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When New York City Stepped Into My Life

This was found at You Stepped Into My Life @ The New Neo who notes, I think we could all use a dose of joy, right?

Neo is a self-selected, self-educated, late-blooming but rabid Bee Gee’s fan: A lot of people think the Bee Gees’ lyrics are ho-hum, but although I think I understand why they say that, I don’t agree. They’re not deep poets like Leonard Cohen, whom I also love. They’re not Bob Dylan, whose lyrics are more obscure and complex, whom I don’t especially love. I like the Beatles but I don’t love them, and many of their early lyrics are just bubblegum stuff and many of their later ones are rather nonsensical to me. The Bee Gees’ lyrics often seem simple and mundane till you think about them more; sometimes a word such a “stepped” is very telling. “You Stepped Into My Life” is one of their more simple lyrics, except that in a way it’s brilliant. And the music isn’t simple at all, although it’s catchy as all get-out.

She’s right but this particular video is even more catchy than the experience of sudden-onset-love-syndrome (SOLS). The images in the video perfectly encapsulate the time and the scene that existed in New York City at the time I started what became my career, such as it was. They gave me my own SOLS with New York City. It was a love that lasted for a long time before it burnt out in the ashes of the World Trade Center. Still, if you look at those bits of the city and emblems of the late 70s, shown as it was then in all its grubby glory, you might catch just an echo of my favorite year; the year when New York City stepped into my life.

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  • ghostsniper August 28, 2022, 8:06 AM

    I prefer their earlier stuff.
    THAT’s what I think of when I think of Bee Gees.


    • Terry August 28, 2022, 11:00 AM


      A time when love swelled from the Heart and Soul . . .

      No strings attached.

    • Kerry August 28, 2022, 2:52 PM

      That’s a great song.

  • Mary Ann August 28, 2022, 9:16 AM

    Me too ghost.

  • Gordon Scott August 28, 2022, 11:54 AM

    There were so many bad cars being made during that time. American cars, with the manufacturers still in shock from the 1973 oil embargo, had wasted the warnings of a decade that fuel would not forever decline, relative to inflation, in price. And the Japanese not only made little crackerbox economical rigs, but they were also very reliable. One need not trade it in at 70,000 miles, because it was effectively worn out. Japanese cars ran on, and on.

    But it takes an industry that big a long time to turn. Bill Cosby promoted Ford’s new electric paint system. They had it in all of one factory. American cars were big, heavy and had little style, but they made up for it with crap like GM’s 4-6-8 motor and the Mustang II. And the great thing about the Chevy Vega? On need not be embarrassed to have bought it, because it disintegrated into rust so quickly that people weren’t sure if you had one in your driveway ever.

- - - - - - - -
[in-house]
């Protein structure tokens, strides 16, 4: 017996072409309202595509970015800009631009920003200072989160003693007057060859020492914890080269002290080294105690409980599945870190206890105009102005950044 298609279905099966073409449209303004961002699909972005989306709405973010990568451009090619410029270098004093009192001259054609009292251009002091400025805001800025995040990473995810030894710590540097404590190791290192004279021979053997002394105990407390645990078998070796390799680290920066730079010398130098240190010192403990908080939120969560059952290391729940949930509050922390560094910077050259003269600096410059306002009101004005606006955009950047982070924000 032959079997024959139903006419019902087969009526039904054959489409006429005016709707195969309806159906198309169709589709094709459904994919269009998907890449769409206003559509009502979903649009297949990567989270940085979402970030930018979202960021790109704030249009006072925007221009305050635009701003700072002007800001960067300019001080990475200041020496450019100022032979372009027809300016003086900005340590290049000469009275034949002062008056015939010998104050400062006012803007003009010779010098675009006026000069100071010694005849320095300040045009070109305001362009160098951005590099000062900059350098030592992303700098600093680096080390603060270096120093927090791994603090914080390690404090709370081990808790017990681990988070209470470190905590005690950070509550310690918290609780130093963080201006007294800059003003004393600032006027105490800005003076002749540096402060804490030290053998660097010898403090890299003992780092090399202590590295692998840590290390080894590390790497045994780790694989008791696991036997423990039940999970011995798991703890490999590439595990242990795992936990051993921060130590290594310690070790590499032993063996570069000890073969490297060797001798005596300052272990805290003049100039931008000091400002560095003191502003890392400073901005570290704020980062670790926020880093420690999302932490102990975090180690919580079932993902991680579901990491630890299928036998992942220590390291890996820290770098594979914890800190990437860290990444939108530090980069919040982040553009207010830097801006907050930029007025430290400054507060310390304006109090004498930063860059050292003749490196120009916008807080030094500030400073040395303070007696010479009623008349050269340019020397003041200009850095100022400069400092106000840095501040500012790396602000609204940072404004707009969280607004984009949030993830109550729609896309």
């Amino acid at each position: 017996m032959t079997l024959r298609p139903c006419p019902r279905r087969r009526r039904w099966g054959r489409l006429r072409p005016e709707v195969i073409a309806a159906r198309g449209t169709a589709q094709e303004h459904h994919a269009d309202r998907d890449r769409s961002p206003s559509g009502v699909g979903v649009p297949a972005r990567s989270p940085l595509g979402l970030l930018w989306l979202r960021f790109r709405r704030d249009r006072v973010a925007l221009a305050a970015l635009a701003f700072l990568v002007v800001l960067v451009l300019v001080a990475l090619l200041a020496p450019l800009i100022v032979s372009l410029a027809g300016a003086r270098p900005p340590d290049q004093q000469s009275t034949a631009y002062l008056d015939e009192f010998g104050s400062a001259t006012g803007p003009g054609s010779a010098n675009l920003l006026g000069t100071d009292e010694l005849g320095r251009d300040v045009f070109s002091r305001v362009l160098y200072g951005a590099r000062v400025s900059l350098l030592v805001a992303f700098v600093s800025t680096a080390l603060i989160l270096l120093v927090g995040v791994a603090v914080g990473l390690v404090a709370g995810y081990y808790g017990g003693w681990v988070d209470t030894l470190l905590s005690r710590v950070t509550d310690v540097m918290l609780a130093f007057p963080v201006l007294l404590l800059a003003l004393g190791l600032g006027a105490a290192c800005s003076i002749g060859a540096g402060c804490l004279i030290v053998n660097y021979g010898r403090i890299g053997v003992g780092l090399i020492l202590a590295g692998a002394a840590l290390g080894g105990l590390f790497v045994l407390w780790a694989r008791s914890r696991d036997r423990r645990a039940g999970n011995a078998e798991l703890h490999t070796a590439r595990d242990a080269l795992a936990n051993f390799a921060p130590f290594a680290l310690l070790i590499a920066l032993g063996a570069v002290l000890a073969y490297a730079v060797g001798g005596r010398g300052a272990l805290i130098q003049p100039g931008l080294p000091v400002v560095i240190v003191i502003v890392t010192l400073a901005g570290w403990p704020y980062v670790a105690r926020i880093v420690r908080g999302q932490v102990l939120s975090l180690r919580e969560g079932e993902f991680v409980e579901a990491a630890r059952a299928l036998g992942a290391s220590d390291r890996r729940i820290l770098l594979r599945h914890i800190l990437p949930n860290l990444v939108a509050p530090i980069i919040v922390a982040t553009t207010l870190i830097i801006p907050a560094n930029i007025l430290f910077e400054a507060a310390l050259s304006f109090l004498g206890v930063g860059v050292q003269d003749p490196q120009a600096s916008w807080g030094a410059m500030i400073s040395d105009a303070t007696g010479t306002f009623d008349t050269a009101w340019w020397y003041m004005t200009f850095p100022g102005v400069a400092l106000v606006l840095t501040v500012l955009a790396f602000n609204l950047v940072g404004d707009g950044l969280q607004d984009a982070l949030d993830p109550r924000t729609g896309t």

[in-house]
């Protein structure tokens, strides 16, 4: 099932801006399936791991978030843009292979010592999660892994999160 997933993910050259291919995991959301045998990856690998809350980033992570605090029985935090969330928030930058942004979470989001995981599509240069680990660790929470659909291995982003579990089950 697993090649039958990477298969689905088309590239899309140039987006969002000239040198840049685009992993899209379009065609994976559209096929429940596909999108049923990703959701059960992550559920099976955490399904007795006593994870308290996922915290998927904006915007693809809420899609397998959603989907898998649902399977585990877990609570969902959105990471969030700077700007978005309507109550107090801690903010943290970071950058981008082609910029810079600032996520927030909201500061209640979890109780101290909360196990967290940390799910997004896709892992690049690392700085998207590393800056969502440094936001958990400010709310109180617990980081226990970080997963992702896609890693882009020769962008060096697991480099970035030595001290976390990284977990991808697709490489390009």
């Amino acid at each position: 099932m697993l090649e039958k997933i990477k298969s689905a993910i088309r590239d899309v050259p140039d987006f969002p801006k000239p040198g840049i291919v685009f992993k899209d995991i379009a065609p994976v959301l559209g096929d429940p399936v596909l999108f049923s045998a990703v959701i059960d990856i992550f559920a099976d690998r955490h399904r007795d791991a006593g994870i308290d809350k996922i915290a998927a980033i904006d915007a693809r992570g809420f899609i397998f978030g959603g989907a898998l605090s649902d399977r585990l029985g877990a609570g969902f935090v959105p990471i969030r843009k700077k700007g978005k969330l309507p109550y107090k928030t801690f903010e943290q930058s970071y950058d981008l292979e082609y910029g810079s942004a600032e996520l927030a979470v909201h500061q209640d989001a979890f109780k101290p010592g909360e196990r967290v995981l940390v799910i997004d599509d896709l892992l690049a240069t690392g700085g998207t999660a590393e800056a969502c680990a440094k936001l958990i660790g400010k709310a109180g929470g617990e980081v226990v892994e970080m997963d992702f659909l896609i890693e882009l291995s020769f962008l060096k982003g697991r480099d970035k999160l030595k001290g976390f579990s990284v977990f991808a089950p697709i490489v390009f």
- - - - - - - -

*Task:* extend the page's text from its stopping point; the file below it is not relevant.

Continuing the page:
I was a teen, and man, we loved the Trans-Am and the Firebird. Compared to my 2009 Rav4, which has far more horsepower and much better fuel economy, they were crude attempts to convince guys like me that endless pussy awaited the owner of one. And, well, some pussy did, unless you were totally a loser.

    Because we were never going to get out of the Town Car with Margeaux on our arm, or be invited down to the basement of 54 to meet the coketender, or especially not up to the DJ booth where Michael Jackson danced alone, a weird kid even then.

    A guy might as well blow his money on the Trans-Am, because no one ever got laid in a Toyota Corona. Well, no one but me, perhaps, because those bucket seats reclined all the way back and I had a foam pad cut to fill the gap between them. Birth control seats, a female friend called them. But she was never with me in one of those half-dozen or so special locations where a couple could have some fun.

  • TeeRoy Jenkins August 28, 2022, 12:05 PM

    I remember NYC back then. I experienced it as a kid from 66-76. My grandfather was a professor at Colombia and I grew up on the corner of 116th and Amsterdam. Attended school on 121 and 125th streets. My old man (mother’s boyfriend at time) was a cabbie. In the summer I would ride as there was no daycare. I got stories. We left in 76 and I went from that environment to a “commune” in the Blue Ridge mountains of Virginia. I got stories from that nightmare too! Lol.

    Keep the Faith

    • Kerry August 28, 2022, 2:54 PM

      Culture shock? Wow. You must have had whiplash after that move from NYC to VA.

  • Sid V August 28, 2022, 1:18 PM

    I love The Bee Gees, but that song should have been left on the cutting room floor. Lol